Charles Kennedy had many favourite jokes but when, as he often did, he returned to the Glasgow University Union, he was particularly fond of regaling his audience with the story of how his career had developed. As more than one old GUU hand has remembered this morning, it went something like this:
‘I received a letter from my careers adviser about halfway through my final year telling me that I needed to come in for a chat, so off I trooped to University Gardens. When I arrived, my Professor sat me down and said, ‘Charles, you’ve done so well at University: President of the Union, British debating champion, you’ve been awarded a Fulbright scholarship… but you don’t seem to be taking your studies very seriously, what is it that you’re going to do in life?’
‘And so I thought to myself, ‘well I’m not really sure’, but went on to say ‘I quite like reading and people so I could be a teacher, or perhaps I could become a journalist, I’m a good writer’ and he said, “Hmm, well, we’ll see…but if all else fails, I suppose there’s always politics”.
‘And so when, a year later, I was elected to the House of Commons at the age of 23, I received a lovely letter from my old careers adviser, which read: “Dear Charles, I was most delighted to hear the news of your election to the House of Commons. I can only presume all else failed”.’
It worked every time. He loved the University of Glasgow and it loved him. Sometimes warm reflections on the death of a politician are wrapped in cant but the tributes paid to Charlie Kennedy today are of a different order, reflecting something rather different. There is a deep sadness abroad and it is felt across the political spectrum.
For those of us whose undergraduate days, whether we attended Glasgow University or not, were wrapped up in debating, Kennedy always felt like the last member of a golden era that began with John Smith and Donald Dewar. His death draws a curtain on that age.
And yet it already seems ancient history. It is startling to think that just a few weeks ago Charlie Kennedy was still an MP and that even his SNP opponent, Ian Blackford, thought it probable Kennedy would be returned as member for Ross, Skye and Lochaber just as he had been re-elected at every election since 1983. That age has gone the way of all flesh too. Rural Scotland has swapped Liberal primrose for SNP yellow and only a brave punter would wager the old ways will return any time soon.
In truth, Kennedy’s final years were a sad business as, beset by drink, he shambled into pitiable irrelevance. The Better Together campaign dearly wished Charlie Kennedy could have played a leading role in last year’s referendum campaign, if only to present a more human, more charming, more relaxed kind of Unionism. Alas, it was not to be. Not because Kennedy was soft on the national question – no matter what Alex Salmond, rather contemptibly, says today – but because he was in no state to play that part. This too occasioned profound sadness.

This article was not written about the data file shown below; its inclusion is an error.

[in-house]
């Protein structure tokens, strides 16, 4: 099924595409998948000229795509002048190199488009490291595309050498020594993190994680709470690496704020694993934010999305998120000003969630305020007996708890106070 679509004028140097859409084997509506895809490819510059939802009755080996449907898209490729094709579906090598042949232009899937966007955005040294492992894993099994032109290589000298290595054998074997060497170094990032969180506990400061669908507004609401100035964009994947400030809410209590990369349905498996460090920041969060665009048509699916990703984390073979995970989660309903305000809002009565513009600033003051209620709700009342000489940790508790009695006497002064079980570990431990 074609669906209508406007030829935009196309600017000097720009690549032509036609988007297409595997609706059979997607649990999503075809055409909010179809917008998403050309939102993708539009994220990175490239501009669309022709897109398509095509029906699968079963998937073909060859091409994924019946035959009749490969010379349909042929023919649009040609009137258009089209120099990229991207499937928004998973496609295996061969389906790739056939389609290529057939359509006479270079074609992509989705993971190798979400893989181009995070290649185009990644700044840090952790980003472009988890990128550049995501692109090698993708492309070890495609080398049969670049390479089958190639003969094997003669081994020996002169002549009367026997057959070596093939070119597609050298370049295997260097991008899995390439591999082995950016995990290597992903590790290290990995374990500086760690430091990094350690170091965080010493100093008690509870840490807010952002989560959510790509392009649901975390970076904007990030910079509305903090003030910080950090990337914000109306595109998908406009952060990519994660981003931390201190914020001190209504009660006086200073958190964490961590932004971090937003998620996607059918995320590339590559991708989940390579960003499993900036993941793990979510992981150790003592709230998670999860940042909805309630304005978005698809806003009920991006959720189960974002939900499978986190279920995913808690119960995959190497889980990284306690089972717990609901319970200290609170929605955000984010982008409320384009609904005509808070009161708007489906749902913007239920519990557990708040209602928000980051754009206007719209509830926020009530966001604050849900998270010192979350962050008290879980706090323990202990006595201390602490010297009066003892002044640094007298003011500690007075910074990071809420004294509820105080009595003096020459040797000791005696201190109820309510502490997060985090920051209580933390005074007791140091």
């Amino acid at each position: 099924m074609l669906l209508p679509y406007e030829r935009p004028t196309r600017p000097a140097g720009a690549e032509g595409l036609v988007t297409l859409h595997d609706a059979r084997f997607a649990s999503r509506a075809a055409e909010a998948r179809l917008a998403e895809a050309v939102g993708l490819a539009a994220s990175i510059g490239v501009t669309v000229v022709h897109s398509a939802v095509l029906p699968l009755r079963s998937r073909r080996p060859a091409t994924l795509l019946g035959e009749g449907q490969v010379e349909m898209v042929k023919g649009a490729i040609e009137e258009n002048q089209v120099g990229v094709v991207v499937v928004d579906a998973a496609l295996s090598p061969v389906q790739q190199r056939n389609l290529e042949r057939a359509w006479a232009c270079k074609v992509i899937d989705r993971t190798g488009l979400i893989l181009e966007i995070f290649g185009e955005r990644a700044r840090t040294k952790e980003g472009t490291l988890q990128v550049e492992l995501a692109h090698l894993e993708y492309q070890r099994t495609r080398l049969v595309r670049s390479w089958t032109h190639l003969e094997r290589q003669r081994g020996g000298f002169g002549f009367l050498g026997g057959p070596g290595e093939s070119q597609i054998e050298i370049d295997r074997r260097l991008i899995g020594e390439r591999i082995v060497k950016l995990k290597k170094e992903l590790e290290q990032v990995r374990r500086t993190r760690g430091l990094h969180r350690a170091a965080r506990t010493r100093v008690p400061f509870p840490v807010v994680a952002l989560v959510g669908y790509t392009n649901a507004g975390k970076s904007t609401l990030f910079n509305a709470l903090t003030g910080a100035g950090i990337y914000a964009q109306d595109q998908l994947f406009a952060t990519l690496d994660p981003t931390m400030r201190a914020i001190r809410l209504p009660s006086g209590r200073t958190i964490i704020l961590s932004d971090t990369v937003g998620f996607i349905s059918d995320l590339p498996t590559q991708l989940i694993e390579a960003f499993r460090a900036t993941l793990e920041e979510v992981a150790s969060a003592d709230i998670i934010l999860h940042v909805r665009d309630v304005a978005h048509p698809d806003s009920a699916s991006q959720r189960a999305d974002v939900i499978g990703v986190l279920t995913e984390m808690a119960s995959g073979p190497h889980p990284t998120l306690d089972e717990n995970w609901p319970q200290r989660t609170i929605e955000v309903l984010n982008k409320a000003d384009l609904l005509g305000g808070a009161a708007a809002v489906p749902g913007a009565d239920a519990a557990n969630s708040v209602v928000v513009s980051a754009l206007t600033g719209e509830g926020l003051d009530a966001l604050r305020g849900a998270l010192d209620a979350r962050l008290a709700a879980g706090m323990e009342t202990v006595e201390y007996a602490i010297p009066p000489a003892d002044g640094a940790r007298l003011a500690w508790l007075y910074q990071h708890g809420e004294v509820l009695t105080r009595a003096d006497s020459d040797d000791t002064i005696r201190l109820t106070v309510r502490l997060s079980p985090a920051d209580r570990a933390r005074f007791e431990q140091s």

In retrospect, Kennedy’s political achievements proved ephemeral. The 2005 general election did not herald a new era, far less the realignment of British politics of which he once allowed himself to dream. He may have led the Liberal Democrats to the best result achieved by any third party since the 1920s but it was an achievement built on sand, not rock. Tony Blair’s popularity was compromised by his Mesopotamian misadventure; Michael Howard’s by being Michael Howard. Conditions were ripe for a nationwide protest vote.
It is easier to “do human” from the opposition benches when there’s little realistic prospect of your entering office, of course. Nevertheless, Charlie Kennedy did human very well. People liked him because he was easy to like and because he liked people. The Chat Show Charlie jibe was supposed to suggest he lacked seriousness but, in fact, simply confirmed he was comfortable in settings that would discomfort most politicians. Moreover, he recognised that a third party must take advantage of whatever vehicles for exposure it could and if said vehicles demonstrated it was a different kind of party then so much the better.
And yet there remains a sense of waste, of rich talent under-exploited. This too is a feature of a political life permanently consigned to the opposition benches and yet it also, I think, speaks to a general yearning for a different kind of political animal. Charlie Kennedy was a career politician who did not seem to be a career politician. That was, at least in part, because he had a hinterland that helped place mere politics in some kind of sensible perspective. It mattered but it was far from everything. (He was a loyal former leader too; though he disapproved of Nick Clegg’s decision to enter government, he resisted any temptation to knife his successor.)
Most of all, you could disagree with Kennedy — and he with you — and neither party would be left feeling the other suffered from some kind of moral failing. That, alas, is also all too rare in politics. But Charlie Kennedy was a good and decent man and his long, slow and now desperately sudden and final departure from public life reminds us that perhaps we never properly appreciated his merits until it was all too late.